Nevada Governor Brian Sandoval signed Assembly Bill 405 into law on Thursday to the cheers of solar companies and advocates. AB 405 reinstates net metering for rooftop solar customers in Nevada, after utility regulators eliminated the policy in December 2015, throwing the Silver State’s solar market into disarray.
Because the policy change was applied retroactively, it triggered enormous public outcry, and the steep new fees effectively put a freeze on new rooftop solar installations. Nevada saw a 32 percent decline in solar jobs last year after large residential installers chose to pull out of the state. But with the new law now in place, Tesla, Sunrun and Vivint Solar said they plan to resume sales immediately.
Tesla Chief Technical Officer JB Straubel told reporters yesterday that AB 405 would bring Nevada “thousands of jobs and millions of dollars in positive economic benefit.” Local solar installers, many of whom were forced to make layoffs last year, thanked the governor for bringing jobs back to their communities.
“Sol-Up USA greatly appreciates solar compensation coming back to Las Vegas and Nevada, ending two years of dire straits for the solar industry and its employees,” said Frank Rieger, CEO of the Las Vegas-based solar installation company. “We’re glad that our legislation returned to the path of common sense so that Sol-Up USA can continue to provide the best products and services to its clients in the Las Vegas valley.”
Under the new law, new solar customers will immediately begin to be reimbursed for the excess energy they generate at 95 percent of the retail electricity rate. The credit is scheduled to decline in 7 percent increments for every 80 megawatts of rooftop solar deployed, to a floor of 75 percent of the retail rate. The discounted compensation rates are designed to ensure that solar customers pay their fair share to use the power grid as solar penetration increases, but still leave a lot of room for growth.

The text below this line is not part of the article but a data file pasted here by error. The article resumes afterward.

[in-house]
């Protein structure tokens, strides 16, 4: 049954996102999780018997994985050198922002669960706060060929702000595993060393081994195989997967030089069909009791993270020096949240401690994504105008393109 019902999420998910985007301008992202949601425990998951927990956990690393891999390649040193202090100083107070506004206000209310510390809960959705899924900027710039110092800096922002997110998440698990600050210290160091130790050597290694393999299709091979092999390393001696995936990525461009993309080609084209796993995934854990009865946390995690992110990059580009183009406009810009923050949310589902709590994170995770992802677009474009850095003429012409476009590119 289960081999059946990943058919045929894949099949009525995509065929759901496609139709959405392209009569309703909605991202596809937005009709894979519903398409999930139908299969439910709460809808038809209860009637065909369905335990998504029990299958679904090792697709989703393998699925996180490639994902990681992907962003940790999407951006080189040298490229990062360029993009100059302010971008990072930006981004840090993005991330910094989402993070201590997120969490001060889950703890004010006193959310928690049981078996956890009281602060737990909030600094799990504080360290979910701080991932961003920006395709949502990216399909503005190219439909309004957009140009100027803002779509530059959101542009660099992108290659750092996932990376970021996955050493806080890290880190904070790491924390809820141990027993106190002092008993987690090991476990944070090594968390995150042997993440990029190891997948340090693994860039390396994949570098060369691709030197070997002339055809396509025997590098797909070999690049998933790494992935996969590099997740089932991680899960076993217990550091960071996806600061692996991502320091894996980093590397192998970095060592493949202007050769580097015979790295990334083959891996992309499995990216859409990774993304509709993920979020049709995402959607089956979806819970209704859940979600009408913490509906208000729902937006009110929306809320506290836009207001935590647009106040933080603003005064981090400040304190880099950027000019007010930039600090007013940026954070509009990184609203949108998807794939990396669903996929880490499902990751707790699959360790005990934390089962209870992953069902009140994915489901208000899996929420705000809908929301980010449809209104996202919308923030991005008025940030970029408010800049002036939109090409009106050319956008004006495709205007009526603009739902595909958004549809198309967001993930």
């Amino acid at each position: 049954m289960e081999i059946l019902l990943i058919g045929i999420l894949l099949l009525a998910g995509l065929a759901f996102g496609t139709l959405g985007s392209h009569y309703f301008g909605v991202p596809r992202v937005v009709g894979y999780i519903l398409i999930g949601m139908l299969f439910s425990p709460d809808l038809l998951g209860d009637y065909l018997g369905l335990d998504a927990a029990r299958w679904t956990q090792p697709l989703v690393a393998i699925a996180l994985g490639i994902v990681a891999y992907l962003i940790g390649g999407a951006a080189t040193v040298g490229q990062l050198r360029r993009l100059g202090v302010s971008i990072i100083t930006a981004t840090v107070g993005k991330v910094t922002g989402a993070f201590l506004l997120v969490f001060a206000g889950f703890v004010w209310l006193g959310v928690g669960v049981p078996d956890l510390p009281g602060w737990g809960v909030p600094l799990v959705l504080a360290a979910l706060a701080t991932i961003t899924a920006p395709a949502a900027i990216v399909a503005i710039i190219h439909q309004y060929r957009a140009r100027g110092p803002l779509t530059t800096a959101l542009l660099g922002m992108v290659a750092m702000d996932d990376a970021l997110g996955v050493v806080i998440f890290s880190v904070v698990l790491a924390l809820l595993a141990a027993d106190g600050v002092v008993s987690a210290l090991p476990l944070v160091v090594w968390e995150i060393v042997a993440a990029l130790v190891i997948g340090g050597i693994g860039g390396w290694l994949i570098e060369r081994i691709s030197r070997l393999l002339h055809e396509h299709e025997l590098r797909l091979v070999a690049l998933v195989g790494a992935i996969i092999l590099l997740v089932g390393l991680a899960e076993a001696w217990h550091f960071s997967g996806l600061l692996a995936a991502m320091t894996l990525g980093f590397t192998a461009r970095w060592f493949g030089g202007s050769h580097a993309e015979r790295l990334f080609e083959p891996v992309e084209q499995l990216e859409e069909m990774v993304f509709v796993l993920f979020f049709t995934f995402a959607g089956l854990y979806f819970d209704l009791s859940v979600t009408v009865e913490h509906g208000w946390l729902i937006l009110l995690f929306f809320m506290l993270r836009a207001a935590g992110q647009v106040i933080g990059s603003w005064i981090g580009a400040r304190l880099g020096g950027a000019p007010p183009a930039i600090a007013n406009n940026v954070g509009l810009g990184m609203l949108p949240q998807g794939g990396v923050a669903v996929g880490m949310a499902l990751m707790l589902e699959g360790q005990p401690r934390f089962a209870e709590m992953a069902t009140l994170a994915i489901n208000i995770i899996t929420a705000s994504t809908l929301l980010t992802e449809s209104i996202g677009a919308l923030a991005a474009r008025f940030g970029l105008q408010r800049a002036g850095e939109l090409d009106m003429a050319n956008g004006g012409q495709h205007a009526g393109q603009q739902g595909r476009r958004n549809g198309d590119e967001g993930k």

The 80-megawatt threshold for each credit tier is significant. In Nevada's biggest year, before the net metering policy changed, the state deployed around 100 megawatts of residential solar. Assuming the market booms again, it will likely still take around four years to get to 75 percent of the retail rate. And even at 75 percent, net metering compensation still looks economically appealing.
While this part of the bill serves to revive the Nevada solar industry — and is getting a lot of attention as a result — the net metering piece is not even the most exciting part of AB 405, according to Jon Wellinghoff, former chief policy officer at Tesla/SolarCity, who previously served as chairman of the Federal Energy Regulatory Commission.
The right to self-generate
The passage of AB 405 marks the first time in U.S. history that consumers have been statutorily guaranteed the right to self-generate electricity, said Wellinghoff, who helped craft portions of the bill in his new role as an independent policy consultant. Under Section 24 of the bill, consumers are granted the right to generate their own electricity and offset their own internal usage one-for-one at the full retail rate, in the same way they can install energy efficient light bulbs or appliances and save energy at the retail rate. Whatever energy you no longer take from the grid, you don’t have to pay for.
The right to self-generate is particularly advantageous when solar is combined with energy storage, where all of the generated electricity can be now consumed onsite at a home or business and credited at the consumer’s full retail rate, Wellinghoff said.